Blessed are the poor in spirit: for theirs is the kingdom of heaven. – Matthew 5:3
And he lifted up his eyes on his disciples, and said, Blessed be ye poor: for yours is the kingdom of God. – Luke 6:20
This is the first statement that Jesus made, to which He referenced as a building set upon a rock verses one set upon shifting sand.
What does this statement mean and how does this contribute to a life lived on a solid foundation?
What does it mean to be poor in spirit?
I like the way I was taught to view the idea of being “poor in spirit.” We can learn what being poor in spirit means if we consider what it means to be rich in spirit.
I believe that the spirit is what animates the person. A person can be of many spirits, and it is possible for many people to be of the same spirit. As Christians, we want to be of the Spirit of God: The Spirit that brings us the indwelling of the Kingdom of God.
If we are rich in spirits of this world—spirits of pride, greed, vanity, and various spirits of the times of the world we live in—how can we seek the Spirit of God?
If we feel satisfied with ourselves and with our lives apart from Jesus, then we will not know how badly we need Him.
If we are poor in spirit, then we are not satisfied with ourselves or the world we live in. We feel like something is missing. We can feel like we don’t have any real place in this world. We can feel lost and alone.
Unfortunately, many who are poor in spirit search for ways to be filled, but they do not go to Jesus. Instead, they go after spirits that satisfy for a time, but ultimately destroy.
Some who are poor in spirit try to “find themselves” by attaching to identifying features of themselves, like their race or nationality, their gender, politics, social movements or causes large than themselves, or methods of being “spiritual” that are not of Jesus Christ.
Some fill the void with drugs and alcohol. Some fill the void with financial prosperity or popularity. Some fill the void with power and control over others. Some fill the void by tearing others down.
For some insights into spiritual poverty, take a look at: Self Image Reformation (Complete Series).
Being poor in spirit is just as much a hazard as it is a blessing.
The thing is, we are all poor in spirit without Jesus. Those who are blessed are those who know this to be true.
When we realize that the spirits of this world only lead to more emptiness and destruction, we might look to Jesus.
If we look to Jesus and learn about His ways, we learn that He promises the Holy Spirit of God to those who want to love Him and keep His commandments: commandments of love towards God and fellow man.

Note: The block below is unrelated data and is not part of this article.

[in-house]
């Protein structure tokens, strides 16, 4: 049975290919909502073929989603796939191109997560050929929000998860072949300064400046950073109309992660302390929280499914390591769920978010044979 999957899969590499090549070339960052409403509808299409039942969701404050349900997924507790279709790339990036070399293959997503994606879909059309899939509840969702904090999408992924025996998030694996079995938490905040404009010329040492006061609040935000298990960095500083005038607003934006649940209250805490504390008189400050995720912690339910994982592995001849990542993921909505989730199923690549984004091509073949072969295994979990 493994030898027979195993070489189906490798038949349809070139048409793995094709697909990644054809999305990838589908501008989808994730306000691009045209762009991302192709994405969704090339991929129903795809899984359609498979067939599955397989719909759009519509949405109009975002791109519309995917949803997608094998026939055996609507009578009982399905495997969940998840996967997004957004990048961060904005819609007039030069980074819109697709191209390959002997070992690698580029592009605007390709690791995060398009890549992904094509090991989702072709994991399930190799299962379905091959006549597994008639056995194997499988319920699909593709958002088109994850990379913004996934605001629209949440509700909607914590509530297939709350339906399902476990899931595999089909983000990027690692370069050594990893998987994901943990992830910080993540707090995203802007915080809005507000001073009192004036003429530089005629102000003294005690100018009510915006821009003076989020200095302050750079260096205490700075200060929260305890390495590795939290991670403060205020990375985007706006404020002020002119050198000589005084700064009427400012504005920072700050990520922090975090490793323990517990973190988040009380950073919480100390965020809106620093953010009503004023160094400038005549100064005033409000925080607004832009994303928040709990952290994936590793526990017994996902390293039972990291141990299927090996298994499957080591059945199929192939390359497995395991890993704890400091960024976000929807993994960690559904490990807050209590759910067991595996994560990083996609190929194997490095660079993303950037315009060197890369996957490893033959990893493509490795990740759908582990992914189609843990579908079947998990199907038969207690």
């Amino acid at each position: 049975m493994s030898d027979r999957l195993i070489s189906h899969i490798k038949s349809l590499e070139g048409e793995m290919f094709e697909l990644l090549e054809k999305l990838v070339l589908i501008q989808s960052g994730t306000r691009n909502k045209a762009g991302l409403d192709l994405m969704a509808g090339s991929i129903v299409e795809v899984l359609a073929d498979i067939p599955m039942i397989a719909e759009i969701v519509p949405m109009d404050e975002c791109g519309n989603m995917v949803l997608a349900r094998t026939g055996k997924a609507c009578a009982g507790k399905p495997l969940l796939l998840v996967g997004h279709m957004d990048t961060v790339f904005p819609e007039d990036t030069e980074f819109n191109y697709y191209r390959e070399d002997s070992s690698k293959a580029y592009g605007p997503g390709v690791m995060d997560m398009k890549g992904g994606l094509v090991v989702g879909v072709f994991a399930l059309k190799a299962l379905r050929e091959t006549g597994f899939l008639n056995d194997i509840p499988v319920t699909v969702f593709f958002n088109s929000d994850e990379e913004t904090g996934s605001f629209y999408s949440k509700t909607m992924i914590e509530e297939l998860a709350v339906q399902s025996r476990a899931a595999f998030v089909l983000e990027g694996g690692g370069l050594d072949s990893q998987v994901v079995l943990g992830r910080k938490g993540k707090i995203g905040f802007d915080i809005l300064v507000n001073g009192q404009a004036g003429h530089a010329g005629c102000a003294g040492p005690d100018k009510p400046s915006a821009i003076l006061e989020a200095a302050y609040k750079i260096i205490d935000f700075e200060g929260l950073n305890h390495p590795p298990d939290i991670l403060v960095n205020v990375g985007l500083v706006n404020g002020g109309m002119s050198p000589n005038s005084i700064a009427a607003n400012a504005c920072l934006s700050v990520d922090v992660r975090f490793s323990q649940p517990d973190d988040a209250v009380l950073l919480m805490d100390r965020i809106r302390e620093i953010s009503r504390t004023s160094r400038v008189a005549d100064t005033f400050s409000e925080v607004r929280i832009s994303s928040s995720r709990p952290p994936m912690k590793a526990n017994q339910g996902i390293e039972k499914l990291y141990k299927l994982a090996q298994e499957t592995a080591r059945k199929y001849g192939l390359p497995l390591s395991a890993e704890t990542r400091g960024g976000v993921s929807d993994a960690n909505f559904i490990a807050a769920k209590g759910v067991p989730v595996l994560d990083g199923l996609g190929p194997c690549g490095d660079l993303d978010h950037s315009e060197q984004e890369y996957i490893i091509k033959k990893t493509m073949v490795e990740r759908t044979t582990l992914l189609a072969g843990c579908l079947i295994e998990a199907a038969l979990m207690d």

When we receive the Holy Spirit of God, we are given a seed of the divine nature and the beginning of our entrance into the Kingdom of God. As the things of God grow in us, we are freed from the spirits of this world and their destruction and these spirits are replaced with the things of the spirits of God: spirits of life.
How does being poor in spirit provide us with a solid foundation?
If we recognize our lack, then we will seek the One who gives all good things. As we seek Jesus and are blessed by the Holy Spirit, also known as the Spirit of Truth and the Comforter, we are given what we need in order to stand firm in the right things during times of trouble and confusion.
Even after we receive the Holy Spirit, though we can appreciate the blessing, we should always consider ourselves to be lacking. If we look inward and find our areas of poverty, we can grow. If we begin to think that we have it all, then there is risk of falling into temptation or failing to obtain the promises we are given.
When the world is taken in by the “flood” of wicked men and wicked spirits of the current age, we will not be moved. We might be tempted. We might sin and need to repent. We might go off that straight and narrow path to some degree and have to seek Jesus so that we are reoriented, but we will not fall away as one who is consumed by these evils.
This world is taken over by many kinds of spirits that are not of God and the Holy Spirit of Truth, but of Satan: the father of lies.
What about the version of this statement contained within Luke? Here it simply says, “blessed are the poor.”
Financial prosperity can bring a feeling of contentedness and safety and often leads us towards fullness in spirits of this world. The poor feel their mortality and spiritual poverty more so than the rich, because the rich feel secure. We discussed this idea in the Considering Proverbs 10:15 article.
This article is part of a series that considers the Parables of Jesus. Right now, we are looking at the statements Jesus made during His Sermon on the Mount, to which He referenced in His Parable of the Building on Rock and Sand.